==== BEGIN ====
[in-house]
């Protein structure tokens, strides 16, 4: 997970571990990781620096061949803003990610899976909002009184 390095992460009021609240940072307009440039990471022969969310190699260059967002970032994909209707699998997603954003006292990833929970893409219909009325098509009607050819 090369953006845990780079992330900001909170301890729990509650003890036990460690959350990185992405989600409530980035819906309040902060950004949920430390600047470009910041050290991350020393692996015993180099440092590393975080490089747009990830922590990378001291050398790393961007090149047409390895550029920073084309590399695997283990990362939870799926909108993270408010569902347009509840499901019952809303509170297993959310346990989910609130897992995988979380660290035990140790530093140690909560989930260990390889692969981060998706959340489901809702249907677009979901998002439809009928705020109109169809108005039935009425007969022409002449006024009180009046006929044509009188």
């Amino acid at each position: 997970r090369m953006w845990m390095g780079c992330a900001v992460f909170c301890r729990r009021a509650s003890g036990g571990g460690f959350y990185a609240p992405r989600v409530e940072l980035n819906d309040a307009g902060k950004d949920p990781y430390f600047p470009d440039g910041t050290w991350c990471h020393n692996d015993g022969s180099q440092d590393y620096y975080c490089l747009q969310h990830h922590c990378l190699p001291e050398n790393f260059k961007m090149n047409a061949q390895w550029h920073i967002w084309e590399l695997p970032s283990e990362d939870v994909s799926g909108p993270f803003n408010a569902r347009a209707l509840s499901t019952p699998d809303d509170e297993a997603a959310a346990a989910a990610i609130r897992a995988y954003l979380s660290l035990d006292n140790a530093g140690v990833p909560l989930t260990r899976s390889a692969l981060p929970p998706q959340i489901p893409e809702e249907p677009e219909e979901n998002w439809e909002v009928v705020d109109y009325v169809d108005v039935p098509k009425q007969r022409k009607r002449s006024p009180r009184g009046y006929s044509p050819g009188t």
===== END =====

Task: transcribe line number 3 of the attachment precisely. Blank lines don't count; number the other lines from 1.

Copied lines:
């Amino acid at each position: 997970r090369m953006w845990m390095g780079c992330a900001v992460f909170c301890r729990r009021a509650s003890g036990g571990g460690f959350y990185a609240p992405r989600v409530e940072l980035n819906d309040a307009g902060k950004d949920p990781y430390f600047p470009d440039g910041t050290w991350c990471h020393n692996d015993g022969s180099q440092d590393y620096y975080c490089l747009q969310h990830h922590c990378l190699p001291e050398n790393f260059k961007m090149n047409a061949q390895w550029h920073i967002w084309e590399l695997p970032s283990e990362d939870v994909s799926g909108p993270f803003n408010a569902r347009a209707l509840s499901t019952p699998d809303d509170e297993a997603a959310a346990a989910a990610i609130r897992a995988y954003l979380s660290l035990d006292n140790a530093g140690v990833p909560l989930t260990r899976s390889a692969l981060p929970p998706q959340i489901p893409e809702e249907p677009e219909e979901n998002w439809e909002v009928v705020d109109y009325v169809d108005v039935p098509k009425q007969r022409k009607r002449s006024p009180r009184g009046y006929s044509p050819g009188t």